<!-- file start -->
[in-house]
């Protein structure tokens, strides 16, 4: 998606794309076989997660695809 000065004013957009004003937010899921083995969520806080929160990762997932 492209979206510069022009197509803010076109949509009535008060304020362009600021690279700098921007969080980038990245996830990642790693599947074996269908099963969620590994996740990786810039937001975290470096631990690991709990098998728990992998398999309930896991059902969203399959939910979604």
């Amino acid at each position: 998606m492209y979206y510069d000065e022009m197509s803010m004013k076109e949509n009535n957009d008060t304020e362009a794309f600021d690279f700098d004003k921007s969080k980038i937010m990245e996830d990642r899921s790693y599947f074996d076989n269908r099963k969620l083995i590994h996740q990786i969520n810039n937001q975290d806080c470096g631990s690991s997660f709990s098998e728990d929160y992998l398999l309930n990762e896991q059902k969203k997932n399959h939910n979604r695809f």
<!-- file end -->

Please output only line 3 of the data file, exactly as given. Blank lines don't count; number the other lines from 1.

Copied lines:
């Amino acid at each position: 998606m492209y979206y510069d000065e022009m197509s803010m004013k076109e949509n009535n957009d008060t304020e362009a794309f600021d690279f700098d004003k921007s969080k980038i937010m990245e996830d990642r899921s790693y599947f074996d076989n269908r099963k969620l083995i590994h996740q990786i969520n810039n937001q975290d806080c470096g631990s690991s997660f709990s098998e728990d929160y992998l398999l309930n990762e896991q059902k969203k997932n399959h939910n979604r695809f």